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Systematics

The roughly 250 animals spanning more than 15 species at the Duke Lemur Center represent the largest and most diverse collection of lemurs anywhere in the world. Lemurs account for about 20 percent of primate species, which makes them important for understanding the primate family tree and how primate biodiversity came to be.

Some lemur species look so similar they can only be distinguished by their DNA. Using genetic sequencing, scientists have identified two new species of mouse lemurs. Defining the number of existing species is key to conserving them. The new study brings the number of recognized mouse lemur species to 20, making them the most diverse group of lemurs known.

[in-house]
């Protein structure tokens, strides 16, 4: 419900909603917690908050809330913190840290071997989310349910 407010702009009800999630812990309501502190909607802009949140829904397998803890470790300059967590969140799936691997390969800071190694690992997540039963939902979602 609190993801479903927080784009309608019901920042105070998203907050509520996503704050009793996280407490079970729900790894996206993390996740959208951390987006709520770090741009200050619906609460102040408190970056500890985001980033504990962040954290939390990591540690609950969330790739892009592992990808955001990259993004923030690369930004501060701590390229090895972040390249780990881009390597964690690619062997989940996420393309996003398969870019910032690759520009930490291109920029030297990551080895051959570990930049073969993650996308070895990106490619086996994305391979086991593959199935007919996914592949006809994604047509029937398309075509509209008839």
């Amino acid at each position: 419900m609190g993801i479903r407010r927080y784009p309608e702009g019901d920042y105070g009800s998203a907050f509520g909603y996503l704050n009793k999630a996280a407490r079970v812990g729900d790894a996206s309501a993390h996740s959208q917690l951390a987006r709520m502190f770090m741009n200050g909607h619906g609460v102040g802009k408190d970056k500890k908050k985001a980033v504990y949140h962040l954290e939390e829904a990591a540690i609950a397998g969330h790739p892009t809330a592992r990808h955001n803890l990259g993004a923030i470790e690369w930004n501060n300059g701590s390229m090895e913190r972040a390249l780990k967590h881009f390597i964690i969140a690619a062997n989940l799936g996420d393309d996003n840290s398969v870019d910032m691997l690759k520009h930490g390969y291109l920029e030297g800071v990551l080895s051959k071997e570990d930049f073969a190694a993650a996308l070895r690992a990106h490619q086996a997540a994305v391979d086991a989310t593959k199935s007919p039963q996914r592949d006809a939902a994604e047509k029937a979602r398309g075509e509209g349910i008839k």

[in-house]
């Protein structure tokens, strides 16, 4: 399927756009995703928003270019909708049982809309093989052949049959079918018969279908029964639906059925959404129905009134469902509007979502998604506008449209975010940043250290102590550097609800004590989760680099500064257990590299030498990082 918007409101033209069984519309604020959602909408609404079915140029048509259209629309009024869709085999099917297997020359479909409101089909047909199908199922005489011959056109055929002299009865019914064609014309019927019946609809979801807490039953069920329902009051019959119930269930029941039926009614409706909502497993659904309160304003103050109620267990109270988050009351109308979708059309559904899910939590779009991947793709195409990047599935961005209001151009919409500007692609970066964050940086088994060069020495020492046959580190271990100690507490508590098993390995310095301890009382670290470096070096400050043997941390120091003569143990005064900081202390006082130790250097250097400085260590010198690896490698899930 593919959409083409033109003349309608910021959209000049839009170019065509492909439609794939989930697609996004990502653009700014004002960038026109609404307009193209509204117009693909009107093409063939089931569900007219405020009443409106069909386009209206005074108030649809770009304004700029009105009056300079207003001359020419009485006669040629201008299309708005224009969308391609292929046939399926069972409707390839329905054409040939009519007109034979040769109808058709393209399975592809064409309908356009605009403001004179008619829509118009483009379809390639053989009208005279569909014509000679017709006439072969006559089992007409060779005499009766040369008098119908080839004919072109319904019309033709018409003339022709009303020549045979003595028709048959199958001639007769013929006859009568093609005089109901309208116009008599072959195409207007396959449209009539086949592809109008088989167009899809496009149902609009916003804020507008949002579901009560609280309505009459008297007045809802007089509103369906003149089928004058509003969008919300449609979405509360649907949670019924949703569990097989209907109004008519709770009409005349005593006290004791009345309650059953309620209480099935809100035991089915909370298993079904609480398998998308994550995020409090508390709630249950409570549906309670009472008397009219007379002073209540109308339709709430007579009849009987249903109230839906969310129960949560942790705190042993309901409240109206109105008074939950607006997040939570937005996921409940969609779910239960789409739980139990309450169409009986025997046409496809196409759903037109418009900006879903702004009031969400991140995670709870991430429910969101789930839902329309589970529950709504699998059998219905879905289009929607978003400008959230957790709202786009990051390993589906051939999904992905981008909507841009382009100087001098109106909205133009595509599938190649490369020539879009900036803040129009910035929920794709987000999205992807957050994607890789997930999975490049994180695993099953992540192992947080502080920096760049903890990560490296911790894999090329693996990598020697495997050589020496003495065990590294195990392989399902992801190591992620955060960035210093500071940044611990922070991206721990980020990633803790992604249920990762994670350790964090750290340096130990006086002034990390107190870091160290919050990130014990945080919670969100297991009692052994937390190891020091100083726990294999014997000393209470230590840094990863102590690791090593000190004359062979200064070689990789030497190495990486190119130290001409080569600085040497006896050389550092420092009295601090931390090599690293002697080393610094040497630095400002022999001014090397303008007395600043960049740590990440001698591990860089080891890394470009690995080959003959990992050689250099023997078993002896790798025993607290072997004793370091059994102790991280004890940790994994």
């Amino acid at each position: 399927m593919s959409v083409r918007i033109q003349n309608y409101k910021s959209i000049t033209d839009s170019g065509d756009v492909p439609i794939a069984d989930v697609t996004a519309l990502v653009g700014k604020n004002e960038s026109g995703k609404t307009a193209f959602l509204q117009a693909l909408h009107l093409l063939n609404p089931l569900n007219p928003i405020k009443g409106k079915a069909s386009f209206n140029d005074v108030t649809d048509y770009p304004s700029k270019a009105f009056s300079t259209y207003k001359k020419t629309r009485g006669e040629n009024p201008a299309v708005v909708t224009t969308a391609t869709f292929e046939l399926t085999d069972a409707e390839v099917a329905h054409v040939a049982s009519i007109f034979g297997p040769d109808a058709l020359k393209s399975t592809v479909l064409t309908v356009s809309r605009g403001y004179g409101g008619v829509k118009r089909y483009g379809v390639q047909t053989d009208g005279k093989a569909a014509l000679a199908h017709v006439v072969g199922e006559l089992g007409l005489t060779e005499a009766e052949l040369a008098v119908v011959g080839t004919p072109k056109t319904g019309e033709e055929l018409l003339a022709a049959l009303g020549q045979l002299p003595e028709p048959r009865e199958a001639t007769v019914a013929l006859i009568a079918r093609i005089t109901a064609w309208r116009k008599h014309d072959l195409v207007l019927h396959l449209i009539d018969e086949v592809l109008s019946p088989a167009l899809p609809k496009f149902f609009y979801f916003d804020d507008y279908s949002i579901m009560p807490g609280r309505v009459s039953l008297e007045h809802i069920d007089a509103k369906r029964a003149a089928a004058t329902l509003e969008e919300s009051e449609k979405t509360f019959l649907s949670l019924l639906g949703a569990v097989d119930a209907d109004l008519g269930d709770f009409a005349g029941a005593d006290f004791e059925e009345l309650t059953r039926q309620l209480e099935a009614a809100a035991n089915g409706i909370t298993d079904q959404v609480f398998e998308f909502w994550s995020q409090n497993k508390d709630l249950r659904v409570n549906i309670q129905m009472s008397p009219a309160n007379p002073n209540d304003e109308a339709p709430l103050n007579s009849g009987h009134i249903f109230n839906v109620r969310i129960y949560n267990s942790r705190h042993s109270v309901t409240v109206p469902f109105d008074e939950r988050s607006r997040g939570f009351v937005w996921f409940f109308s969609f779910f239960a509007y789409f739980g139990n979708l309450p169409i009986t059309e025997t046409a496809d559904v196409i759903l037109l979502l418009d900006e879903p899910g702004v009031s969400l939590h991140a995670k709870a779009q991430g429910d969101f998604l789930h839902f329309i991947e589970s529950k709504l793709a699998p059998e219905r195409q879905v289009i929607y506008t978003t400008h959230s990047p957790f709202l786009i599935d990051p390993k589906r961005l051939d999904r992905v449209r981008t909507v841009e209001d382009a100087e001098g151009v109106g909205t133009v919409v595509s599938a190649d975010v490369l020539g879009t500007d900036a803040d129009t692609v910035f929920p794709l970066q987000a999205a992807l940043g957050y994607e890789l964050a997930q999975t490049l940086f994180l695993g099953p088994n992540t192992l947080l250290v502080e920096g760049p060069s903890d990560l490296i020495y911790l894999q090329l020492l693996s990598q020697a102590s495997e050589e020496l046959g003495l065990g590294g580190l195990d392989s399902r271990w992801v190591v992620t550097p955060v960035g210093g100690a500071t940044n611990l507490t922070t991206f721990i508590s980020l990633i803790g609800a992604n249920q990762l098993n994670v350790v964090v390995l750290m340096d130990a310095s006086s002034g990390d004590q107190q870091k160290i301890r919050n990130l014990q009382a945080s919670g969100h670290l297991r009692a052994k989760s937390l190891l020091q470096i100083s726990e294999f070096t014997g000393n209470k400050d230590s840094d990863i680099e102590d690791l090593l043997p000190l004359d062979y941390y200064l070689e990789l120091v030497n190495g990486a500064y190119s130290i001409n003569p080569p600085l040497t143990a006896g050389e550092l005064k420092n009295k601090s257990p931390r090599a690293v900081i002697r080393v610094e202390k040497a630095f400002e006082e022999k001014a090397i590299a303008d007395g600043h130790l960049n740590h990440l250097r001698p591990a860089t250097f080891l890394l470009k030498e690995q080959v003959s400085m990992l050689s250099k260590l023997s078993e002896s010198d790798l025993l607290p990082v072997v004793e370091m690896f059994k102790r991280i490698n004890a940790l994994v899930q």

In another genetic analysis, researchers at the Duke Lemur Center were able to estimate when and how the lemur branch of the primate family split from our own. Such studies can help researchers figure out what traits distinguish humans and other primates from all other animals and when they arose.

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Related Publications

Rasoloarison, R., et al. (2013). “Two new species of mouse lemurs (Cheirogaleidae: Microcebus) from eastern Madagascar.” International Journal of Primatology 34(3): 455-469.

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